Interview: Our Day Will Come director Romain Gavras
- September 16, 2010 2:33 PM |
- By TIFF 2010 Team
French director Romain Gavras attends the Canal+ TV show Le Grand Journal at the 63rd Cannes Film Festival on May 19, 2010 in Cannes. (Loic Venance/Associated Press/Getty Images)
By Chris Berube, citizen contributor
French director Romain Gavras either has a very poor understanding of his own film, or everybody else in the world does.
"Well, in my head, it's a romantic comedy," says Gavras, who made a name for himself as a controversial music video director before completing his first feature length movie, Our Day Will Come, which is screening this weekend at TIFF. "It starts like a dark comedy, and then it becomes kind of romantic, because it's about a quest that becomes impossible, and it's full of despair, and sadness. Those are romantic notions to me."
Based on Gavras's track record, and early reviews about the harrowing nature of the film, the director's own perception of the movie's tone seems unlikely to be in line with that of its' audience. Gavras is probably best know for directing the MIA music video Born Free, which grabbed international headlines this summer for its controversial images.
The video depicts soldiers rounding up and interring white red-heads, with clear echoes of the Holocaust or modern areas of extreme conflict, like Rwanda and Sudan. The video concludes with children being lined up and shot -- which got it removed from YouTube, where it has only recently been re-posted with a strong parental advisory. Our Day Will Come expands on the idea, looking at a society where people with red hair are treated as social outcasts, and a young boy and his teacher (Vincent Cassel) embark on a journey from France to Ireland to try to found their own nation.
"The film itself is actually not that violent," says Gavras, who seems genuinely surprised at the reaction his movie and video have been getting. "Lots of American films are really violent, much more so than the video. I think it's more that it's confusing to people because my story doesn't try to take audiences by the hand and say 'you're watching this, so you need to think that.'"
Indeed, in both the film and video, audiences are thrown into the director's world, with soldiers ramming down the doors of a family in hiding, without much contextual explanation. For the director, however, the violence is part of sending a broader message.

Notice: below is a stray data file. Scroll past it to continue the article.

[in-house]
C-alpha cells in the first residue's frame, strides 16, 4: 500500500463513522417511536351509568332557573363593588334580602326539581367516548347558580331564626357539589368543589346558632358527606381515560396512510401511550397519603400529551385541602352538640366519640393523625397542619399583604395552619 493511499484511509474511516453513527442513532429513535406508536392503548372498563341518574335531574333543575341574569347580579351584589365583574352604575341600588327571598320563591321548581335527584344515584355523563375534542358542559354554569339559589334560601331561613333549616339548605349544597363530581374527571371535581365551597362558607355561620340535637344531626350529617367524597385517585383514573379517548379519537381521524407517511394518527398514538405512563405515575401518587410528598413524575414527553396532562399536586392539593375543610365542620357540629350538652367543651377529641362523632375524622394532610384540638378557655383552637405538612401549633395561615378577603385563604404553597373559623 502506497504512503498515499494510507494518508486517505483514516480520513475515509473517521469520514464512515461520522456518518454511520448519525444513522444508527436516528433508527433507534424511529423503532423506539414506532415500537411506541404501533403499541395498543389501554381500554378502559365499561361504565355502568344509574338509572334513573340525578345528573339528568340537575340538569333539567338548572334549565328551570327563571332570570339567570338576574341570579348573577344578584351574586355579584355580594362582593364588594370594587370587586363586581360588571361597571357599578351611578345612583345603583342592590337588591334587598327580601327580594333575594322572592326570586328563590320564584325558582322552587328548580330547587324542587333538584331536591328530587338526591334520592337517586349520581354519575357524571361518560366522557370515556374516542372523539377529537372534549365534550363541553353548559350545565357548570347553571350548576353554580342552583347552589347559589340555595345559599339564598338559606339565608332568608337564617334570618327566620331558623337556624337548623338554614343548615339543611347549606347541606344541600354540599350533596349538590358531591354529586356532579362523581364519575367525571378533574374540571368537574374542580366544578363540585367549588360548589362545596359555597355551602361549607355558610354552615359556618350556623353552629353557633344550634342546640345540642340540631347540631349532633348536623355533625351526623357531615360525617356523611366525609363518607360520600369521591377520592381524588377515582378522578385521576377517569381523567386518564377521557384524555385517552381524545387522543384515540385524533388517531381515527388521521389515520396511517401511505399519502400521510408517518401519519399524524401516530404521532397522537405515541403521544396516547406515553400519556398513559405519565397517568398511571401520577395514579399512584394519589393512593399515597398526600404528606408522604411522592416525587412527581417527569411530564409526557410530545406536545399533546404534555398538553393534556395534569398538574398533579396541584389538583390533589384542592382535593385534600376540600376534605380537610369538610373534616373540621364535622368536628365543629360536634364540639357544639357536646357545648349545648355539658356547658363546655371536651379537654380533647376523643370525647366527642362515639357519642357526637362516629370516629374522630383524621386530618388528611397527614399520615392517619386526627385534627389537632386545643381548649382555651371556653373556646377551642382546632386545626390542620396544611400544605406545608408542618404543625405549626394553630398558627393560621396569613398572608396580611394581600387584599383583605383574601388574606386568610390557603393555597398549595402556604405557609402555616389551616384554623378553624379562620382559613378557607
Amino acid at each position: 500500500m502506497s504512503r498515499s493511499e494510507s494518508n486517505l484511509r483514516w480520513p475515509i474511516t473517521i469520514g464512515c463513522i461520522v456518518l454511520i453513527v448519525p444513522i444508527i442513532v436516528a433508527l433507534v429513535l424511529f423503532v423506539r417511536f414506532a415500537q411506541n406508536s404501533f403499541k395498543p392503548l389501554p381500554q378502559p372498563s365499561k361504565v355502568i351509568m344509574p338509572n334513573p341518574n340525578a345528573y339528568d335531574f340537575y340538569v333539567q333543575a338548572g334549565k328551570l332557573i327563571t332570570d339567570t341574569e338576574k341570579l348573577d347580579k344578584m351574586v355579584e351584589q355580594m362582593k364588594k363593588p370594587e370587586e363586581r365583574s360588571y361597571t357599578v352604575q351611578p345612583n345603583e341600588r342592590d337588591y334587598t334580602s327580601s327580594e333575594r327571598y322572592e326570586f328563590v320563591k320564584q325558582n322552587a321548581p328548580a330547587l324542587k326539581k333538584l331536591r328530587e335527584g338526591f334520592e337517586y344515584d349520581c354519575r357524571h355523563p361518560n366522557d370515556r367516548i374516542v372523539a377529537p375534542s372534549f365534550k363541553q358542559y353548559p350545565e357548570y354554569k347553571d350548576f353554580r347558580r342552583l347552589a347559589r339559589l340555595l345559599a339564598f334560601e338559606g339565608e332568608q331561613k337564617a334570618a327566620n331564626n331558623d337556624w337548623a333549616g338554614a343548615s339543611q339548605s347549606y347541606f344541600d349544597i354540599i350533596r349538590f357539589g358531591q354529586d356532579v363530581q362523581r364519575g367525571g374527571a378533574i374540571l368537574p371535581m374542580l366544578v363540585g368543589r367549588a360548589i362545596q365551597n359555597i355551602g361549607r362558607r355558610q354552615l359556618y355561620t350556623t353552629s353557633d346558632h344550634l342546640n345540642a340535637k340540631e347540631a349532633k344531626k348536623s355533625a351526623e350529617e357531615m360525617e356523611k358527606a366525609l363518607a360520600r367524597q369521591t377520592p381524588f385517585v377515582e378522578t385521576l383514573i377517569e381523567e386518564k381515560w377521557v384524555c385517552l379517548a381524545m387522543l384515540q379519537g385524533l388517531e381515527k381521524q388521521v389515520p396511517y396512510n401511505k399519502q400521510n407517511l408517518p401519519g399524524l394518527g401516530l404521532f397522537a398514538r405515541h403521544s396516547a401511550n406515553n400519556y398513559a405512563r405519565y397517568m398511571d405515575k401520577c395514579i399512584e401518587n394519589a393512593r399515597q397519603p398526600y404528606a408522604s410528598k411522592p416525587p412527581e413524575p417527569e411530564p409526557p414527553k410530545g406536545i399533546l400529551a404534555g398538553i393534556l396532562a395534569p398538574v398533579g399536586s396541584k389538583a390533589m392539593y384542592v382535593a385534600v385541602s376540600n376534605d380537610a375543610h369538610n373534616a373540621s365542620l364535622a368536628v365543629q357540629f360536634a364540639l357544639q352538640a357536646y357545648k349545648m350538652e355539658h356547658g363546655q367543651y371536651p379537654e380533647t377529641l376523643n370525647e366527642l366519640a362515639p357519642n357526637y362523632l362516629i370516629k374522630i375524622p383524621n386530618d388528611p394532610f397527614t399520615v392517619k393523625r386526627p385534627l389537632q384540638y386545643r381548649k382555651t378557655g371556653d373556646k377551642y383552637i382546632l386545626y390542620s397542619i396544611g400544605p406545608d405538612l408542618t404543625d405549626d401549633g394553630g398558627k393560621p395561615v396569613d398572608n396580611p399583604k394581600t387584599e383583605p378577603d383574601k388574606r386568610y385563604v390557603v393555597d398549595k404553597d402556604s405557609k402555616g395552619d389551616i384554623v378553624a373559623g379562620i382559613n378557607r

"I use gingers as the oppressed people because they're a visible minority, but they have no community, which is interesting to me," says Gavras. "They're kind of a good symbol for what it is to be different. It's more about people being different from the rest of the world, and being frustrated. Extreme violence can be a product of that.
"We're living in very confusing times, and as such I think it's important to have confusing art. It's much more interesting when you lose a bit of the audience."
This boldness seems to abandon the director, however, when the conversation turns to the film's world premier later that night.
"The screening is tonight: I'm really wondering how the audience will react to it," says Gavras, nervously giggling at the prospect of taking his new movie to the public. "I wonder if they'll get the humour in it at the beginning, and if they'll feel awkward towards the end, and confused when it's over. I'm not too worried, though."
You can follow Chris throughout #TIFF10 on Twitter at @chrisberube
About the Blog
CBC News Your Voice has assembled a team of citizen bloggers and CBC staff to bring you a 360-degree view of Toronto during this year's festival, which runs Sept. 9 to 19. The TIFF 2010 Street Level blog will connect you to the event, from the red carpet parties to the concerts to the film premieres.
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